You can find more on how to apply for a visa, and how to understand what type of visa you need, in our visa section HERE.

But how these systems work in practice is not always the same as the theory.

To learn more about the process of getting a visa as a UK national, The Local asked British readers for their experiences of going through the system.

The consensus among respondents was that the whole thing was bureaucratic, though there were notable differences in experiences that ranged from the “easy” to the “complicated” and “time-consuming”, while the advice for future applicants was, routinely, have all your paperwork ready – and be prepared for a lengthy wait at one of the UK’s TLS centres


Like most visas, French visas for UK nationals must be applied for before you leave home. You can find a full explanation of the process here, but the basic outline is that you apply for the visa online, and then have an in-person appointment in the UK in order to present your paperwork. 

Sue Clarke told us: “As long as you get all your paperwork together correctly and in the right order, the time it takes to receive your passport back with the visa in it once TLS has sent it off is only a few days.

“TLS – the centre which works on behalf of the French Embassy to collate your application – is so very busy,” she added. “That part of the process took hours even when you have an appointment.”

READ ALSO EXPLAINED: What type of French visa do you need?

“The visa process itself was fairly well run, and a decision for the initial visa was quick,” wrote Ian Sheppard, who successfully applied for a visa in July 2022. 

“Although getting the follow up residence permit was a pain, [and] took longer than expected, and there was little to no communication with severely limited ways to get in touch about the application.”

Sheppard thought that, biometrics apart, the process could have taken place online, and wondered whether the follow-up residence permit application could be more closely linked to the initial visa application, “rather than effectively submitting the same application twice”.

Georgina Ann Jolliffe described the process as “stressful”. 

“A lot of the initial stage was unclear and I needed a lot of reassurance about the visa trumping the Schengen 90 days. (The Local helped on that one),” she wrote. 

“[The] lack of ready communication was very stressful. It could be slicker, however staff at Manchester TLS were excellent.”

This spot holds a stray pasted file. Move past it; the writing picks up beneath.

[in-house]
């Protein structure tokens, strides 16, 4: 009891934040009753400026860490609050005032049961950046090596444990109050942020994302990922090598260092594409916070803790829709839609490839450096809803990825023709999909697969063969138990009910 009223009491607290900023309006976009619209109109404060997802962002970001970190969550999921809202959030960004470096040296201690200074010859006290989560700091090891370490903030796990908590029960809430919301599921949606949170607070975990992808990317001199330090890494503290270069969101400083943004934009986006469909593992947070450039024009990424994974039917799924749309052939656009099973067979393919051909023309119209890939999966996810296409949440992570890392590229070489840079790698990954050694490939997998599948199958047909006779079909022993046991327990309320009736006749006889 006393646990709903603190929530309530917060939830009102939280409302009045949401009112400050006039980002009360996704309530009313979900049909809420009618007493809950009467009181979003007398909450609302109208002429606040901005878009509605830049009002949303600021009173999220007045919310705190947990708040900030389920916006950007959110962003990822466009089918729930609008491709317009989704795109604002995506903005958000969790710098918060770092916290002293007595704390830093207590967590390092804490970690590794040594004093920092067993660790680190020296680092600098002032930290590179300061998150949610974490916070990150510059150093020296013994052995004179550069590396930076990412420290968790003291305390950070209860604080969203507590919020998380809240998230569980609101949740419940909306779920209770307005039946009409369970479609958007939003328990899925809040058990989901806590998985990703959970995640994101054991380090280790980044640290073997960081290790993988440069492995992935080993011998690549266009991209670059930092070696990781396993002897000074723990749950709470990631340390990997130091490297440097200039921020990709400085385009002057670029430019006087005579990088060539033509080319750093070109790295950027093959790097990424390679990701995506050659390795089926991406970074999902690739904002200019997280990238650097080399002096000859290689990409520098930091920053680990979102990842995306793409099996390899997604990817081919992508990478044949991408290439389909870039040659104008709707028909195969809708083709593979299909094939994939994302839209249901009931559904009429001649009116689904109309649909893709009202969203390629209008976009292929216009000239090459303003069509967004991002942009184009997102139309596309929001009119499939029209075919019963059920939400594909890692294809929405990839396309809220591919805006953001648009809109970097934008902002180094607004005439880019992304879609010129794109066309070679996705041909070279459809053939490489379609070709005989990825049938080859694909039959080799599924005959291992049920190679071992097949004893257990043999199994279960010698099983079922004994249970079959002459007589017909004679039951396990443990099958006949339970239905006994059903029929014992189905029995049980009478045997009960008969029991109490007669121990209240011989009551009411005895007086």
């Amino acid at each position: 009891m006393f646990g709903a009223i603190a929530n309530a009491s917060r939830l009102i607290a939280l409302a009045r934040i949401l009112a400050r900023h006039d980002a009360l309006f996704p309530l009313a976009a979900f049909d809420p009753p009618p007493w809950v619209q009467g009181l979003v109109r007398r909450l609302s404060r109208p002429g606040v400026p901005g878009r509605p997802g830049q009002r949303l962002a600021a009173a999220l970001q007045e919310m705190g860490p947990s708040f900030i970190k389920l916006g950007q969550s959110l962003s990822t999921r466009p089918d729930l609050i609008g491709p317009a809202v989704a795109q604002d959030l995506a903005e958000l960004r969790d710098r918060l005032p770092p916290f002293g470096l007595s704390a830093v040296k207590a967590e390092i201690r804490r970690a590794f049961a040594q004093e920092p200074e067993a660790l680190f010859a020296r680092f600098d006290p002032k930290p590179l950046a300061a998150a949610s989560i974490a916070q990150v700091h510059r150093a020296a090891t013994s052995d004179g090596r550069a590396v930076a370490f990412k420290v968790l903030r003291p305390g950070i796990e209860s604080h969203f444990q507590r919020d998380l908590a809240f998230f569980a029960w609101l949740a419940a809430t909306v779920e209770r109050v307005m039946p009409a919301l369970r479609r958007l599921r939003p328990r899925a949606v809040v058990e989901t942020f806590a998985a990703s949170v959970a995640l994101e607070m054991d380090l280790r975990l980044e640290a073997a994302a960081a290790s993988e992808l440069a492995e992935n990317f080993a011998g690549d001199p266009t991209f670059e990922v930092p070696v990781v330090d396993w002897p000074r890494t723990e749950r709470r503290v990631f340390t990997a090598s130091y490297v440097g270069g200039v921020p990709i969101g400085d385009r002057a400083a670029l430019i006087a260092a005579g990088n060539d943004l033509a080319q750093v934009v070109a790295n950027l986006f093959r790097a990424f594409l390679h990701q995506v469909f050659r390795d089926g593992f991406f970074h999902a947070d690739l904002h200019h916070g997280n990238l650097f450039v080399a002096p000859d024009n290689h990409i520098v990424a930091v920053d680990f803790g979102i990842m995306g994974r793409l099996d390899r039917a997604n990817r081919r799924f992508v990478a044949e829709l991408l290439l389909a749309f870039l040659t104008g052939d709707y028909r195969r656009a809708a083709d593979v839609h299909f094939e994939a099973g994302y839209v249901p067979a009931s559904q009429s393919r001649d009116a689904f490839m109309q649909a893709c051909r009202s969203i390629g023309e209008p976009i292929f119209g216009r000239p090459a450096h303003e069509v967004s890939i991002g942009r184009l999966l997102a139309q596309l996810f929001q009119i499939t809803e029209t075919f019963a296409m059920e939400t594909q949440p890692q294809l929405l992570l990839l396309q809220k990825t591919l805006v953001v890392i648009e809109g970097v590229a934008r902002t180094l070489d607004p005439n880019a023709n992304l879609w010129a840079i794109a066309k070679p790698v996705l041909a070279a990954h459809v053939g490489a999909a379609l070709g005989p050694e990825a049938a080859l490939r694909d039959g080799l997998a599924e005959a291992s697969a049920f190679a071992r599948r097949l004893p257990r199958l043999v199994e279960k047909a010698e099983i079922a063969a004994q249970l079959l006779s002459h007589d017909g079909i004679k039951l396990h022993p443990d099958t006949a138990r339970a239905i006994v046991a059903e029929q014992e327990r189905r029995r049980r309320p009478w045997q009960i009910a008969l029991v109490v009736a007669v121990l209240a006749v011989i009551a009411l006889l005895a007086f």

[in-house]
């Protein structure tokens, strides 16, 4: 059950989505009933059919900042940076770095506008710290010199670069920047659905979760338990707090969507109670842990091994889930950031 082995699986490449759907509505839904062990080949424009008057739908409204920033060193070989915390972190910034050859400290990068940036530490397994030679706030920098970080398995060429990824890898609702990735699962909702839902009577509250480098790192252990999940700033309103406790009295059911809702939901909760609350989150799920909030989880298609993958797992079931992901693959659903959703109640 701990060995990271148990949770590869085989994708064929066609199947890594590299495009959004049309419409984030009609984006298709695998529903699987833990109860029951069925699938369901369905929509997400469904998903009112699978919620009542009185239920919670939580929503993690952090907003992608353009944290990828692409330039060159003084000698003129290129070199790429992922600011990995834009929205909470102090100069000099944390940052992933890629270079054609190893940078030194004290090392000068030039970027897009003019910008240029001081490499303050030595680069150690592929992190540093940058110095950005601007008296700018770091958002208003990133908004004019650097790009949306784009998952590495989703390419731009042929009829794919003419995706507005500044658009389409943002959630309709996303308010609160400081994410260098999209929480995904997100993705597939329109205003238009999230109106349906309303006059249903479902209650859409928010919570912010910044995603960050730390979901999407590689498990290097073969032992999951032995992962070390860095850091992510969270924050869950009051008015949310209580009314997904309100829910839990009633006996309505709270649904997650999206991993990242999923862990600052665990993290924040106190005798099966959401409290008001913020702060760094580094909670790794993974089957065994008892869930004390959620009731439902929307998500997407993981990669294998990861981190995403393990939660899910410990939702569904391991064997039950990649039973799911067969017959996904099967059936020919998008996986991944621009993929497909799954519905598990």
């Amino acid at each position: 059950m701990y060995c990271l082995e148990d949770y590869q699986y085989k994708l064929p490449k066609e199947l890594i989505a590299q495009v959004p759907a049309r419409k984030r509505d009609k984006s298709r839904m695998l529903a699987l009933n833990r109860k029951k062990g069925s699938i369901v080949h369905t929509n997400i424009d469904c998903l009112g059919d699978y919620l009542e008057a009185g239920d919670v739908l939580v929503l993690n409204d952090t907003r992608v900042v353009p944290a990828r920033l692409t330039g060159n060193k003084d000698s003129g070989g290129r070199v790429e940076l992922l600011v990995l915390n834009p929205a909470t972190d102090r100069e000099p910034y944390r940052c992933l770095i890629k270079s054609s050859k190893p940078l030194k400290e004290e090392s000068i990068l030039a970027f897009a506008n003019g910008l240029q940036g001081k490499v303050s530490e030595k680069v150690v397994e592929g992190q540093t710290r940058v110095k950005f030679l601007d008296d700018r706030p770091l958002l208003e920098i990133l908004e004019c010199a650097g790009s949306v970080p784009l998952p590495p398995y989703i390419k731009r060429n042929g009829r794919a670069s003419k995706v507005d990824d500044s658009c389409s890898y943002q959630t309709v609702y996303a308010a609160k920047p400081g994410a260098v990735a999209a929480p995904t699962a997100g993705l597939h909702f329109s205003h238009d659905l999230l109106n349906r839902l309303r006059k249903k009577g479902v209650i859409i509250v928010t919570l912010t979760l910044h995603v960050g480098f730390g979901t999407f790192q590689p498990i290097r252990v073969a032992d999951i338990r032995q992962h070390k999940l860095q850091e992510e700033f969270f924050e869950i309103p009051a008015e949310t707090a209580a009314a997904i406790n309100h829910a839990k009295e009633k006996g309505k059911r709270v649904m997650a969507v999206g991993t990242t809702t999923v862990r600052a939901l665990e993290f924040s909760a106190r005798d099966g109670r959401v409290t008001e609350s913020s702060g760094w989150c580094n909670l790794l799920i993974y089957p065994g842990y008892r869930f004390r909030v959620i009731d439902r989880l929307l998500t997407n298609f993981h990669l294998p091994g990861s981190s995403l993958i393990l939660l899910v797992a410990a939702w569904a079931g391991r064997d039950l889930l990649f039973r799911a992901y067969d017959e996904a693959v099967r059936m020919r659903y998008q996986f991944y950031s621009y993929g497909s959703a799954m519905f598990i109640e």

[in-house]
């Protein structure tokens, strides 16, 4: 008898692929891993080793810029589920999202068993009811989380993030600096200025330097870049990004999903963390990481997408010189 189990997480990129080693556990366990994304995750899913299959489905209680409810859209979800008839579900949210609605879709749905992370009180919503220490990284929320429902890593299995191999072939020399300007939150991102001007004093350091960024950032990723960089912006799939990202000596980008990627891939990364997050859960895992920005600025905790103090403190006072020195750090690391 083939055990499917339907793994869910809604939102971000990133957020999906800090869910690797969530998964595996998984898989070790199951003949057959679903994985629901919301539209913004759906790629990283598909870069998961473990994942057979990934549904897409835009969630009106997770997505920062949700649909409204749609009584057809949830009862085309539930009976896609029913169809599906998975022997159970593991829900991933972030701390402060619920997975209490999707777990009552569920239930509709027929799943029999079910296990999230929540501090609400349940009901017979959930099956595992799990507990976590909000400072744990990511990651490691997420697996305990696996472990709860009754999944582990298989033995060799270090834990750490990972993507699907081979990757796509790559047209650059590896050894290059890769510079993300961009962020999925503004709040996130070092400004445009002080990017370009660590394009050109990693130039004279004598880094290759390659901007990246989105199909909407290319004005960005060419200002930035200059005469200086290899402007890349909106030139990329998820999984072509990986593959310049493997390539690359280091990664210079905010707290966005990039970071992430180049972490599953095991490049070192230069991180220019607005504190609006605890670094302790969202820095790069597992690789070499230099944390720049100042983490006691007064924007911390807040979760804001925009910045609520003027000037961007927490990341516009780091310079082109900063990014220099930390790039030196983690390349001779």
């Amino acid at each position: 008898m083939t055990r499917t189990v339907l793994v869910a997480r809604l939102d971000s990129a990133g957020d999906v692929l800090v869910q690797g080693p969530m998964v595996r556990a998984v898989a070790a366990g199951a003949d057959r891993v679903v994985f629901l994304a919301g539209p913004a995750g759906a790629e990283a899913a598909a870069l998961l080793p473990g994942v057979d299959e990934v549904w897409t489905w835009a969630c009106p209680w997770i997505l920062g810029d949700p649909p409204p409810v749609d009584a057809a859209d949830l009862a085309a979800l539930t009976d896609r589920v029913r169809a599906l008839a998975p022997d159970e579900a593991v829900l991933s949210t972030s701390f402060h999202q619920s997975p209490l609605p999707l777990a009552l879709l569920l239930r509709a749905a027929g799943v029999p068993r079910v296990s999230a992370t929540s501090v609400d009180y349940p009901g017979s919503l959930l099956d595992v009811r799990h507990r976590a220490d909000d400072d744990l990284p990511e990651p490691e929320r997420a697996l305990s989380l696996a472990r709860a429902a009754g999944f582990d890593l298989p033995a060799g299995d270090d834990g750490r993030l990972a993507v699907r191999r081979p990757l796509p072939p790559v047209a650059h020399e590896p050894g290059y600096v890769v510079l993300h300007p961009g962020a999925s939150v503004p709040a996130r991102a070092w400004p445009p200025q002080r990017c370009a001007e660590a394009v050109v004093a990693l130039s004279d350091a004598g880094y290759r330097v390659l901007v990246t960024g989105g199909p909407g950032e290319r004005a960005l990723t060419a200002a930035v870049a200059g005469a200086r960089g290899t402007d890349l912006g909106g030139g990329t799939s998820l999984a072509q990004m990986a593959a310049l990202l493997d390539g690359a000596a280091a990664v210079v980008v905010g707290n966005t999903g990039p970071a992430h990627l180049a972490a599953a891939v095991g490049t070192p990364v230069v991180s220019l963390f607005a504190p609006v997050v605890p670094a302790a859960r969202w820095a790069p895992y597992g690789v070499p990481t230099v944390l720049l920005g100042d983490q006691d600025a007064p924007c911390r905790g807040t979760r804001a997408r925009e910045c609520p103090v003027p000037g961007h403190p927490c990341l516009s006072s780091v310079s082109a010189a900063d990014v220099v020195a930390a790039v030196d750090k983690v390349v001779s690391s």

Jacqueline Maudslay, meanwhile, described the process as “complicated”, saying: “The waiting times for the appointment with the handling agent (TLS in the UK) are long and difficult to book online. We applied for a long-stay visa and were given a short-stay visa, with no reasoning and no option of talking to anyone.  

“We had met every criteria for the long-stay visa. There needs to be a contact link with the French Consular website directly for discussing visa applications.”

Handling agent TLS’s website – the first port of call for applicants from the UK – was a target for criticism.

“The TLS system is probably the most user unfriendly system I have ever used,” wrote Susan Kirby. “It throws up errors for no legitimate reason and even changes data you have keyed in. Dates are in American format so you have to be very careful and it can be very difficult to edit.”

Bea Addison, who applied for a visa in September 2021 with a view to retiring in France, agreed that it was complicated and believes the French system is chaotic and badly organised compared to other countries. “Even staff in the French Embassy in London were not knowledgeable of the process and documentation,” she wrote.

“The renewal in France was applied for in July 2022 … we have received an attestation that we will be granted renewal visas, which expired in October 2022, but we have not yet received a date to attend the préfecture due to a backlog.

Second-home owners

Many of our survey respondents were not moving to France, but were instead second-home owners who did not want to be constrained by the 90-day rule.

They have the option of remaining residents of the UK and applying for a short-stay French visitor visa – which must be renewed every year.

Second-home owner Peter Green told us: “Our appointment with TLS was delayed by two and a half hours and the whole experience was chaotic.

“We now have to go through exactly the same process again to get a visa for 2023. With second-home owners there should be a fast track that just involves proving financial viability, nothing else has changed. The system needs to be fully computerised.”

Second-home owner Alan Cranston told us his application met with no problems, but came with “unwanted cost and effort”. 

“Our six-month visa was for our first stint at our house in France in the spring, and that then overlapped our second visit in the autumn which was under Schengen. How that is handled seems to be a muddle (we did not leave the country for a day at the end of the six months, as some advise),” he said.